While Program Designed to Protect Childhood Arrivals Is at Risk, Renewals Ongoing
The program known as Deferred Action for Childhood Arrivals (DACA) was designed to give consideration to certain people who were children when they came to the United States from another county for “deferred action.” In other words, certain people who came to this country as children and who met other requirements could request protection from removal or deportation actions for two-year periods, and those periods were designed to be subject to renewal. Successful DACA applicants also receive work permits, which they can use to obtain driver’s licenses in states like Tennessee.
While DACA was designed to provide temporary relief from deportation, it was never designed to provide lawful status to people living in the country who came here as children. As you may know, however, the Trump administration has taken a harder line on immigration and has attempted to end DACA.
Our attorneys are dedicated to helping you and your family obtain legal status so you can stay in the U.S. without the constant worry of deportation. We have already helped hundreds of young people in and around Nashville and throughout Middle Tennessee who were brought here by their parents, referred to as “Dreamers,” successfully apply for DACA.
Our main goal is to see if you qualify for any available program. We are honest about your chances of obtaining legal status, whether temporary or permanent. Currently, according to a report from CNN, there are currently about 700,000 DACA participants in the country, all of whom were undocumented immigrants who came to the United States as children. What do you need to know about DACA and current issues surrounding it?
Flexing its hard line on immigration, Trump terminated the DACA program and indicated that DACA recipients would be unable to receive protections after March 5, 2018. However, a federal judge blocked Trump’s plan to end DACA, and the U.S. Supreme Court declined to hear the case. Since the federal court issued an injunction, “the Trump administration must resume accepting renewal applications.” As such, it is important for people who had protections under the DACA program to understand how they can seek renewals. We are processing DACA renewal applications for clients today at Ozment Law, but it is extremely important to renew soon if you qualify, because the court’s injunction could end at any time.
As part of the injunction now in effect, DACA recipients can renew their DACA benefits even before their current two-year grant of benefits is up. However, renewing early may result in less than two full additional years of work authorization.
Criteria for DACA Protection
An individual could request DACA if she or he met all of the following requirements:
- Was younger than 31 as of June 15, 2012;
- Came to the United States prior to individual’s 16th birthday;
- Has continuously resided in the United States from June 15, 2007, up until the present;
- Was physically present in the United States on June 15, 2012, as well as at the time of making the DACA request;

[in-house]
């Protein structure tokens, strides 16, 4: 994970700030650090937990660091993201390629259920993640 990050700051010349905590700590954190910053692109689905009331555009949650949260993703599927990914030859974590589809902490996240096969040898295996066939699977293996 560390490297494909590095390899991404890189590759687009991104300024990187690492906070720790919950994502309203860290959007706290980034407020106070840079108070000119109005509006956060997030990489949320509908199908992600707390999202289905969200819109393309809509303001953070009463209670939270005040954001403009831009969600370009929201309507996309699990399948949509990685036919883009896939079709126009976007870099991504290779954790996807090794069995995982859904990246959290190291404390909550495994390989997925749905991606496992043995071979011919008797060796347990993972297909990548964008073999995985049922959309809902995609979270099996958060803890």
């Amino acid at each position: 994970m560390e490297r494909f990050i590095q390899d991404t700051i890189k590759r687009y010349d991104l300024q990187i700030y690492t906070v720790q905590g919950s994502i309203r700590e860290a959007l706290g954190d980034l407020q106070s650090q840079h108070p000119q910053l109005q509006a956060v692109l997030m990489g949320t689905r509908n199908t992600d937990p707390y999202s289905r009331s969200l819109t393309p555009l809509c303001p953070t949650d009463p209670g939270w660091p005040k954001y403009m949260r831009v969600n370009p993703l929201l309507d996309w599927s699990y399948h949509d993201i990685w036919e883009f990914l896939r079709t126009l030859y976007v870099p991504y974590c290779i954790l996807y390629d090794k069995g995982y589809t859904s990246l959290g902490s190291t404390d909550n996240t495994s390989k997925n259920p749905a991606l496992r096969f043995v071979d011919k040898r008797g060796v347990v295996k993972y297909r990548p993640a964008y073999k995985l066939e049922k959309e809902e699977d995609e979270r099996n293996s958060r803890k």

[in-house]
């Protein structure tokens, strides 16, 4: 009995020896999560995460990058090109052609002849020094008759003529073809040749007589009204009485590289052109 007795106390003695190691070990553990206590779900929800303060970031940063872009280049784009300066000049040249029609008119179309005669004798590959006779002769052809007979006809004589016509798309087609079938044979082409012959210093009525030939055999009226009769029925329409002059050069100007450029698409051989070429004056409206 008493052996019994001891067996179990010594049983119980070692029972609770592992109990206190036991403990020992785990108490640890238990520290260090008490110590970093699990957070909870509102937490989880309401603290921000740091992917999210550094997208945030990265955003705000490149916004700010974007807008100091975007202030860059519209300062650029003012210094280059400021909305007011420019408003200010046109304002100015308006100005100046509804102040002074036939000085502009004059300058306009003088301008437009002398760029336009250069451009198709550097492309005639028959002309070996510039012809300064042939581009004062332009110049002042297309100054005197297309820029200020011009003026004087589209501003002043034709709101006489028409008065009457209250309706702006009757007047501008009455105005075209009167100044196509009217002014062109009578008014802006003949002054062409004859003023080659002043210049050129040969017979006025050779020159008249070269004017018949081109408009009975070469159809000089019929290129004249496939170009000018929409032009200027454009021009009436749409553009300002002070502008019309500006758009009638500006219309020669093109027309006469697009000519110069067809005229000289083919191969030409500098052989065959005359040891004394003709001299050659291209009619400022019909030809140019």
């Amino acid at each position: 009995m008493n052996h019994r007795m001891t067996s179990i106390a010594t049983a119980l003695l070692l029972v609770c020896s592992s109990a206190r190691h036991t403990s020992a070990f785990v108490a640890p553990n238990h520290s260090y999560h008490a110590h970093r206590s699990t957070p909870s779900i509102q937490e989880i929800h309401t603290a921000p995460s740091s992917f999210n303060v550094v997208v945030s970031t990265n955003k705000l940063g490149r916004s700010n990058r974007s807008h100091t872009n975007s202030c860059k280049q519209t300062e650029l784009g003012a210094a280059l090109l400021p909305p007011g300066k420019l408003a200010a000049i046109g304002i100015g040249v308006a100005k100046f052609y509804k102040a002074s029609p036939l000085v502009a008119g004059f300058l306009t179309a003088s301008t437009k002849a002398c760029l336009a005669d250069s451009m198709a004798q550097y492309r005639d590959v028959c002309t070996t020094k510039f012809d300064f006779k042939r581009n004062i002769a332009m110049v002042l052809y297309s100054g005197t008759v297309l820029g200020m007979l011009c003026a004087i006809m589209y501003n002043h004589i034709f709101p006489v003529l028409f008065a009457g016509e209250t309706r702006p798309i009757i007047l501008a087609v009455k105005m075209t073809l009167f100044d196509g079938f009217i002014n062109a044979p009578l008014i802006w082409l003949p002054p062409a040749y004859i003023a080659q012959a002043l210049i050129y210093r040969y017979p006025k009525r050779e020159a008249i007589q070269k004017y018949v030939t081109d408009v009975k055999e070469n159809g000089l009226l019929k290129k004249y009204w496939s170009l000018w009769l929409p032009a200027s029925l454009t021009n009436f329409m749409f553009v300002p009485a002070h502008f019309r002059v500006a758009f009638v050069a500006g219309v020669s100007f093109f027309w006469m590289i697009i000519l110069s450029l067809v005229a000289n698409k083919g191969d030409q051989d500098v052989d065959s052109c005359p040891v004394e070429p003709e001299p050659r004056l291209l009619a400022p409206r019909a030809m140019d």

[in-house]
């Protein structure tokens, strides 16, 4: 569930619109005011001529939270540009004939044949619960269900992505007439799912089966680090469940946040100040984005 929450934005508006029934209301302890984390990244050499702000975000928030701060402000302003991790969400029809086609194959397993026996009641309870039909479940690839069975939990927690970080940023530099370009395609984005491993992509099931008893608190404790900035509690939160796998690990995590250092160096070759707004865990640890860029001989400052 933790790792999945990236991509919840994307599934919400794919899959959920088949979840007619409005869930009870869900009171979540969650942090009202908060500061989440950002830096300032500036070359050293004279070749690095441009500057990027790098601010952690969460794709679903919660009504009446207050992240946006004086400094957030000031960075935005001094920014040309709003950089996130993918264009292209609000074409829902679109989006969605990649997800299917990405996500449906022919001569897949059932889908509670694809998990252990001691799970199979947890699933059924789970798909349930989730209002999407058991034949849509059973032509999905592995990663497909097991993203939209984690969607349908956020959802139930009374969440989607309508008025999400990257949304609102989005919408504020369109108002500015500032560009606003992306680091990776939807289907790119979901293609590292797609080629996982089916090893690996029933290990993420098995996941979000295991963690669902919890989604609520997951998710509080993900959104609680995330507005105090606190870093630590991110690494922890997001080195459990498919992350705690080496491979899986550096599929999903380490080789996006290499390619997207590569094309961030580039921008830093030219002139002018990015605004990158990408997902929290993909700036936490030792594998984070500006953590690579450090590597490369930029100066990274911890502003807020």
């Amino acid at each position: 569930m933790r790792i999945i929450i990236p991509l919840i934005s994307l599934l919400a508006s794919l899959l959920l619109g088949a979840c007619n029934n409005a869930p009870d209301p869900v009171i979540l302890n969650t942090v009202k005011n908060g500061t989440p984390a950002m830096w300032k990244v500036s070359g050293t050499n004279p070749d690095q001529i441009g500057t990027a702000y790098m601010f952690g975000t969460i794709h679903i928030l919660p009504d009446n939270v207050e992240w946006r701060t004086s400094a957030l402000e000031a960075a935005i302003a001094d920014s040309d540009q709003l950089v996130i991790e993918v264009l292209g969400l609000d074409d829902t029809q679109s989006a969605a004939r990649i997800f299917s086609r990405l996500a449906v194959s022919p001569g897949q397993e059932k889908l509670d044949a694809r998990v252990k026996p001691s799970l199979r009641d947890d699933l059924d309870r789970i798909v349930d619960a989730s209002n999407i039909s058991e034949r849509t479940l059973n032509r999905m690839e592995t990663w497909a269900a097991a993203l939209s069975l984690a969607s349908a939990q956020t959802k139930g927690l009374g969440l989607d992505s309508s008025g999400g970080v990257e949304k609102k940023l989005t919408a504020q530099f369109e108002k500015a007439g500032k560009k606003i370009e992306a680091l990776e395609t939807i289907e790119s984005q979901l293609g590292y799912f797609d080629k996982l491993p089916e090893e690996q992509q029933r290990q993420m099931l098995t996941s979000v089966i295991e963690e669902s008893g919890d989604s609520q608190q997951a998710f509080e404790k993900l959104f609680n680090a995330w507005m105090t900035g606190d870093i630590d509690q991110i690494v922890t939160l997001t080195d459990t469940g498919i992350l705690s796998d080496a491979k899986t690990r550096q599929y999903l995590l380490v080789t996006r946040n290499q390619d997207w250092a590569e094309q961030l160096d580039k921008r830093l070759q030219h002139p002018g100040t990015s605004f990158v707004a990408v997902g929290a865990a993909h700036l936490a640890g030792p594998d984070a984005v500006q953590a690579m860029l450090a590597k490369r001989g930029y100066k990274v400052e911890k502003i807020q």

- Did not have legal status in the United States on June 15, 2012;
- Currently is in school, or graduated from high school, or obtained a general education development (GED), or is a veteran of the Coast Guard or Armed Forces of the United States who was honorably discharged; and
- Has not been convicted of certain offenses and does not pose a threat to national security or to public safety.
In order to request DACA, you must be at least 15 years old unless you are currently in removal proceedings, have a final removal order, or have a voluntary departure order.
Initial—that is, first-time—DACA applications are not being processed by the U.S. Citizenship and Immigration Services (USCIS) now, because of President Donald Trump’s decision to end DACA. However, because of the court order mentioned above, we are actively working with clients to renew their DACA benefits for an additional two years. We work closely with our clients to maximize the chances that DACA renewal applications will be approved. We have seen the Trump administration denying DACA renewals for minor errors, so it is important to fill out all required forms correctly.
Prevent Deportation by Speaking with a Tennessee Immigration Lawyer
The team at Ozment Law can review your case to see whether you qualify for DACA or other routes toward deferred action or citizenship. Our attorneys will review your situation thoroughly to see if you qualify for a deferred action program, or if there is a better solution to gain legal immigration status. Though deferred action does not lead to permanent status, by talking with us you may learn that you qualify for a “green card” or some other benefit. We will find the best available option for you and your family.
DACA recipients with any kind of criminal history—including only arrests—should consult a qualified immigration attorney before attempting to renew DACA benefits. With the help of our criminal-immigration attorneys, we have successfully gained DACA benefits for clients with criminal histories they thought prohibited them from obtaining renewal.